The C-17’s thrust-to-weight ratio gives it excellent acceleration performance, allowing it to take off from a 6,000 feet (1,830 m) runway and climb directly to its cruising altitude of 35,000 feet (11,000 m) in approximately 400 seconds, achieving a cruise speed of Mach 0.74 (). The landing gear is designed to withstand landings with a sink rate of per minute and side load factor of 2.3 times the aircraft’s weight.
C-17 Globemaster III Technical Specifications
The aircraft was designed to be highly flexible and adaptable. The cargo compartment is designed to be reconfigured for different aircraft missions with a rapid turnaround time. Boeing has developed pallet-based mission kits, which can quickly convert the C-17’s cargo compartment into an ambulance, troop transport or tanker configuration. The standard cargo floor can carry up to five mine-resistant ambush protected (MRAP) vehicles. The cargo compartment is wide by high and long, with rollers fitted to the floor. Side-facing seats are used to carry personnel on inter-theatre missions.
C-17 Globemaster III Customers
The C-17 has been ordered by the Royal Air Force, Royal Australian Air Force, United States Air Force, Republic of Singapore Air Force, Qatar Emiri Air Force, the Royal Saudi Air Force and NATO Heavy Airlift Wing. The Emirates SkyCargo fleet of four Boeing 777 freighters are fitted with an auxiliary fuel tank in the front cargo hold which allows some of these aircraft to also operate as tankers.
The first C-17 was delivered to the United States Air Force (USAF) on 15 January 1991. In total, 210 C-17s have been delivered to the USAF through 2012. The model was first used in combat during the US invasion of Afghanistan in 2001 and the Iraq War beginning 2003.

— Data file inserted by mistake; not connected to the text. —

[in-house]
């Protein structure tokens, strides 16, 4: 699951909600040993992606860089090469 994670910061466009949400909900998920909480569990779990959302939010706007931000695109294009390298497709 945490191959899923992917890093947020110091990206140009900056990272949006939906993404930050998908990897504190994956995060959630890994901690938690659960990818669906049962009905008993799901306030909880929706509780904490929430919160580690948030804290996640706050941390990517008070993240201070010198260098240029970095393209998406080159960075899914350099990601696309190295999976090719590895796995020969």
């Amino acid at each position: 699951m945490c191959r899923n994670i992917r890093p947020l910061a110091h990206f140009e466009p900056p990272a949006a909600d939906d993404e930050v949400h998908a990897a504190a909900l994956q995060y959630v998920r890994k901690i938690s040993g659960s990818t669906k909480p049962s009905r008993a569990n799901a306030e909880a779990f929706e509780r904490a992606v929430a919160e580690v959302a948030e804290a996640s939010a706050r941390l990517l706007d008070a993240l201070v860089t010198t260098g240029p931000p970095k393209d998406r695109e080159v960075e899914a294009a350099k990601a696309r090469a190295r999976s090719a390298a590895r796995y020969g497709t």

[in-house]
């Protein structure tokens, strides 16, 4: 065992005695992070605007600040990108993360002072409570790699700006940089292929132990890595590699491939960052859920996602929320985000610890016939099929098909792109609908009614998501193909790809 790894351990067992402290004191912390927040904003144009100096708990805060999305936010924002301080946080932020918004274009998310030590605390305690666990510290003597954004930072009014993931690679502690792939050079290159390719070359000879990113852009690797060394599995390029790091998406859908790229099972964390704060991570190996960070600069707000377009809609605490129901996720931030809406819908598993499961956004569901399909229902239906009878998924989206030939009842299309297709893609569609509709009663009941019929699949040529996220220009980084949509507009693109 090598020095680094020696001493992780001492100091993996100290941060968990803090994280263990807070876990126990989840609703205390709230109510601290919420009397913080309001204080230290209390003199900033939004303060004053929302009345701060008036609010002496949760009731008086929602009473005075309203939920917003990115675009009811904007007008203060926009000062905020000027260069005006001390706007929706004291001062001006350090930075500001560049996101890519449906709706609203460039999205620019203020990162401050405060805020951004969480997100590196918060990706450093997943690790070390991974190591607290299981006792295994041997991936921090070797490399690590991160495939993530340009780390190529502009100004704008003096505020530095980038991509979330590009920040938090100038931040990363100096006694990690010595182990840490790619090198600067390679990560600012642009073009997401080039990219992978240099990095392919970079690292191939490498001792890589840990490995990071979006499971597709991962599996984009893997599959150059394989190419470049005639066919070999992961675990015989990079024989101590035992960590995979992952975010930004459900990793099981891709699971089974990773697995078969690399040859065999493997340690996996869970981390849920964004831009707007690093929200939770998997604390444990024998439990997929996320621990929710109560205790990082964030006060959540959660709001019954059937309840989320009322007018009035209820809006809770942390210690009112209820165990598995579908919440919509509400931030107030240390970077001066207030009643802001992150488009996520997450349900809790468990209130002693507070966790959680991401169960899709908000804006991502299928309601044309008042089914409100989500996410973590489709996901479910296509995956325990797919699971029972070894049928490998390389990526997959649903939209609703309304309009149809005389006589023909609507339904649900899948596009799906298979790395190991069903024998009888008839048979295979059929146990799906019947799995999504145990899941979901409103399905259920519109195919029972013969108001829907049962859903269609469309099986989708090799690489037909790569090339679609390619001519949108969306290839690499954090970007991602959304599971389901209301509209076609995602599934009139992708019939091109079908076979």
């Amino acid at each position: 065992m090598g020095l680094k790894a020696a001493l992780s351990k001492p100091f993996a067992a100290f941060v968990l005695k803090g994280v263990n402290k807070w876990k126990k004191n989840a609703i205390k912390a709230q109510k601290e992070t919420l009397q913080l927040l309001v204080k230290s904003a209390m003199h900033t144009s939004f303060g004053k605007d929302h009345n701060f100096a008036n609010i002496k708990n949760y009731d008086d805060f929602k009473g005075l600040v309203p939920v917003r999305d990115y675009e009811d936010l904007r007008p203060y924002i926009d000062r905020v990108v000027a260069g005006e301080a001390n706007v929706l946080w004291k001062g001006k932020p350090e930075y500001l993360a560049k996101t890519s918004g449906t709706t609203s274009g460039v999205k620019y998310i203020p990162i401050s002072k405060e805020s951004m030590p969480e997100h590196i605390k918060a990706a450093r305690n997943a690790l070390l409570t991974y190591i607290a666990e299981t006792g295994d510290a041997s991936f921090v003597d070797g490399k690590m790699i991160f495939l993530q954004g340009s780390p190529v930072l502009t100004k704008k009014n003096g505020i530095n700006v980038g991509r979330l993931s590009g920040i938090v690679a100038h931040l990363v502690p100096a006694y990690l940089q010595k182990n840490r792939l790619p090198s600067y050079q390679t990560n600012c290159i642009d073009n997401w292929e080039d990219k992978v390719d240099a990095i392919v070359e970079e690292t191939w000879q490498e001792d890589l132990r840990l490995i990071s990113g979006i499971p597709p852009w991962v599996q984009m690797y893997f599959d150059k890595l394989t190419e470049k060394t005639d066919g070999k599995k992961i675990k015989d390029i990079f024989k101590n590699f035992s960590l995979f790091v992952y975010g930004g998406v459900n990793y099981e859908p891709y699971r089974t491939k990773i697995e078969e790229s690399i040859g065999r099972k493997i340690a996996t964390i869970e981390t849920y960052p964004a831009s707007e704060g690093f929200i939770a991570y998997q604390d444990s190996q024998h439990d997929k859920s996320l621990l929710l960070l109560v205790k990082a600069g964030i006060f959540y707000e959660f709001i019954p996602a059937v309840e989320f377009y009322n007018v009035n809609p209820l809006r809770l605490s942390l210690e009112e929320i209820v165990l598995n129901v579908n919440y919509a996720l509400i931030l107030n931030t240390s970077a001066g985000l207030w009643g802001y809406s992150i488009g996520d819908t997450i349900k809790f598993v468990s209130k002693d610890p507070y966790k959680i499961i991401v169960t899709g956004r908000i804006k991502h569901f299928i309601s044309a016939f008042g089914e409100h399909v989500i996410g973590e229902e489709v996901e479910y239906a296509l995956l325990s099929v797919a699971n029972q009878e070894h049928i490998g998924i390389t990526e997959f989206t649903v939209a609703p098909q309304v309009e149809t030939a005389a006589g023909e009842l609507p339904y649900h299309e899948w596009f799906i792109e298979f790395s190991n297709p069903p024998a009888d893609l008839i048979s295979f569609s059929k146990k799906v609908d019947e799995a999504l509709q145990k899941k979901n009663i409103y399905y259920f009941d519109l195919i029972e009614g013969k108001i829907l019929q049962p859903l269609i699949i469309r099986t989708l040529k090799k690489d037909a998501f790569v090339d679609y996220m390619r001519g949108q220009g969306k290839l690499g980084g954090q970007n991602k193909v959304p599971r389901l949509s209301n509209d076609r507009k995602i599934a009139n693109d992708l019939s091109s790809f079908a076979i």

In addition, a number of aircraft were delivered to Australia for operation as part of its airlift force (Operation Falconer) in support of the war in Afghanistan. On 9 March 2007, the Australian Air Force took delivery of two Globemasters from No. 37 Squadron at RAAF Base Amberley to replace one C-130 Hercules and four Boeing 737 freighter aircraft (operated by No. 35 Squadron) that were retired in 2006.
These two aircraft were the first Globemasters in Australia’s airlift force.
The United Kingdom committed four C-17s to relief efforts following Typhoon Haiyan in the Philippines, transporting Royal Marines and equipment from Royal Navy Air Station Culdrose as part of Operation Gleaner.
In early 2015, US DoD announced that it would be sending two C-17s to the French Air Force for joint tactical air transport training under the “2015 Counter-Daesh campaign” in order to strengthen military cooperation between the countries.
Specifications (C-17A) and General characteristics (C-17 Globemaster III)
Maximum speed: Mach 0.72 (515 mph, 828 km/h) at 30,000 ft altitude
Cruise speed: Mach 0.69 (493 knots, 928 km/h) at 35,000 ft altitude
Range: Global with in-flight refueling
Takeoff distance: 6,000 ft (~1,829 m)
Landing distance: 4,500 ft (1,372 m).
Cargo capacity (internal): 37 pallets or equivalent
Maximum payload: 170,900 lb (77,519 kg)
Maximum takeoff weight: 585,000 lb (265.0 tons; 259,924 kg)
Range with max payload: 2,400 nmi (4,374 km).
Maximum fuel capacity: 52,410 US gal (193 m)
Usable fuel capacity: 48,220 US gal (178 m)
Oil capacity: 4,827 US gal (17 m).
Crew: Three (pilot, copilot and loadmaster)
Capacity: typical maximum; full combat; up to six F-15Es; two M1 Abrams tanks or three Stryker armored vehicles; or one UH-60 Black Hawk helicopter.
Strategic Airlift Capability program
The SAC program initiated by NATO is to improve strategic airlift capability of European nations with the C-17. The first C-17 was delivered to Europe on April 29, 2007. On February 1, 2010, the United Kingdom received its first C-17 under the SAC program. The aircraft will serve with No. 99 Squadron RAF based at RAF Brize Norton in Oxfordshire.